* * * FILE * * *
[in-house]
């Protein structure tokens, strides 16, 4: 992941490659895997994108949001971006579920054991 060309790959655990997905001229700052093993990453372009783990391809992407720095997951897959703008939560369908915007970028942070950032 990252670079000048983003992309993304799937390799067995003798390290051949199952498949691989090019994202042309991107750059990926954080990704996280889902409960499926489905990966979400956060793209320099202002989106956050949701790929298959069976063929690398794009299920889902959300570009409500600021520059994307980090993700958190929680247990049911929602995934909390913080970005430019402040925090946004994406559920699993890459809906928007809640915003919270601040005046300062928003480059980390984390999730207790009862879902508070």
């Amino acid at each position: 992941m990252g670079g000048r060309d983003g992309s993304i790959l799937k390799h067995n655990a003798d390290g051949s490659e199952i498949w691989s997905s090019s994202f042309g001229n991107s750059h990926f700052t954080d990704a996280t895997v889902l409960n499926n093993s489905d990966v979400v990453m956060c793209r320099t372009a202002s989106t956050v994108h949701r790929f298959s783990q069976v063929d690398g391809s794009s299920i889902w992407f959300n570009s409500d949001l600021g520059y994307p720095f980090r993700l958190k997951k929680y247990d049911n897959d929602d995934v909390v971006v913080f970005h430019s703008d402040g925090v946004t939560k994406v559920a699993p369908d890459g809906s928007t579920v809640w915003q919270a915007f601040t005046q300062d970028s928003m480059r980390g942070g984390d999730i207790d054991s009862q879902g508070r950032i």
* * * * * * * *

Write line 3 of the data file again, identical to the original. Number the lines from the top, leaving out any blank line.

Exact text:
């Amino acid at each position: 992941m990252g670079g000048r060309d983003g992309s993304i790959l799937k390799h067995n655990a003798d390290g051949s490659e199952i498949w691989s997905s090019s994202f042309g001229n991107s750059h990926f700052t954080d990704a996280t895997v889902l409960n499926n093993s489905d990966v979400v990453m956060c793209r320099t372009a202002s989106t956050v994108h949701r790929f298959s783990q069976v063929d690398g391809s794009s299920i889902w992407f959300n570009s409500d949001l600021g520059y994307p720095f980090r993700l958190k997951k929680y247990d049911n897959d929602d995934v909390v971006v913080f970005h430019s703008d402040g925090v946004t939560k994406v559920a699993p369908d890459g809906s928007t579920v809640w915003q919270a915007f601040t005046q300062d970028s928003m480059r980390g942070g984390d999730i207790d054991s009862q879902g508070r950032i």